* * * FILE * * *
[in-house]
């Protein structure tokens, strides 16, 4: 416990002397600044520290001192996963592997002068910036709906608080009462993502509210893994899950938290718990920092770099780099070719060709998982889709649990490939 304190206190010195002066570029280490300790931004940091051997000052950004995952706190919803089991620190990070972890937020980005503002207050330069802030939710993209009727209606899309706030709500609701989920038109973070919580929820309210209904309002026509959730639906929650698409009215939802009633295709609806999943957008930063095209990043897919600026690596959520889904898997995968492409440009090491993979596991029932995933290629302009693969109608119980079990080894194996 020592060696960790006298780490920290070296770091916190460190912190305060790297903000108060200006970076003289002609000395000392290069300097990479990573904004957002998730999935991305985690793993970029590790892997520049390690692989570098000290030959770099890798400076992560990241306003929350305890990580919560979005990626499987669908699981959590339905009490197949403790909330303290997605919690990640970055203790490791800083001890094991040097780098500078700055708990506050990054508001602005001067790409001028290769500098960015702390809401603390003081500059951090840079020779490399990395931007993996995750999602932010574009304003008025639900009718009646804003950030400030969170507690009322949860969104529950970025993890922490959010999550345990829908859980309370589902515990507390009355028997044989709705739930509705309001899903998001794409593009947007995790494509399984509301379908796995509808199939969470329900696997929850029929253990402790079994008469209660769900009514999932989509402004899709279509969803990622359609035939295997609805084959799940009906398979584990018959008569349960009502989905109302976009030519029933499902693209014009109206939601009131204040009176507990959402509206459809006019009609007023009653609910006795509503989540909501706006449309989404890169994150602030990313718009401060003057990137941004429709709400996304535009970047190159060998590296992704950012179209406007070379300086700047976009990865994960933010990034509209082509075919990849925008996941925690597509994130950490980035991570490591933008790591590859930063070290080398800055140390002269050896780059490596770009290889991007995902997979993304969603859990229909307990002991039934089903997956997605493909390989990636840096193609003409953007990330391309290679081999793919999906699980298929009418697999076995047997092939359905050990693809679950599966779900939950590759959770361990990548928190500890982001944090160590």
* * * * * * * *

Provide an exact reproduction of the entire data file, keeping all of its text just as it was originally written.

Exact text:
[in-house]
């Protein structure tokens, strides 16, 4: 416990002397600044520290001192996963592997002068910036709906608080009462993502509210893994899950938290718990920092770099780099070719060709998982889709649990490939 304190206190010195002066570029280490300790931004940091051997000052950004995952706190919803089991620190990070972890937020980005503002207050330069802030939710993209009727209606899309706030709500609701989920038109973070919580929820309210209904309002026509959730639906929650698409009215939802009633295709609806999943957008930063095209990043897919600026690596959520889904898997995968492409440009090491993979596991029932995933290629302009693969109608119980079990080894194996 020592060696960790006298780490920290070296770091916190460190912190305060790297903000108060200006970076003289002609000395000392290069300097990479990573904004957002998730999935991305985690793993970029590790892997520049390690692989570098000290030959770099890798400076992560990241306003929350305890990580919560979005990626499987669908699981959590339905009490197949403790909330303290997605919690990640970055203790490791800083001890094991040097780098500078700055708990506050990054508001602005001067790409001028290769500098960015702390809401603390003081500059951090840079020779490399990395931007993996995750999602932010574009304003008025639900009718009646804003950030400030969170507690009322949860969104529950970025993890922490959010999550345990829908859980309370589902515990507390009355028997044989709705739930509705309001899903998001794409593009947007995790494509399984509301379908796995509808199939969470329900696997929850029929253990402790079994008469209660769900009514999932989509402004899709279509969803990622359609035939295997609805084959799940009906398979584990018959008569349960009502989905109302976009030519029933499902693209014009109206939601009131204040009176507990959402509206459809006019009609007023009653609910006795509503989540909501706006449309989404890169994150602030990313718009401060003057990137941004429709709400996304535009970047190159060998590296992704950012179209406007070379300086700047976009990865994960933010990034509209082509075919990849925008996941925690597509994130950490980035991570490591933008790591590859930063070290080398800055140390002269050896780059490596770009290889991007995902997979993304969603859990229909307990002991039934089903997956997605493909390989990636840096193609003409953007990330391309290679081999793919999906699980298929009418697999076995047997092939359905050990693809679950599966779900939950590759959770361990990548928190500890982001944090160590």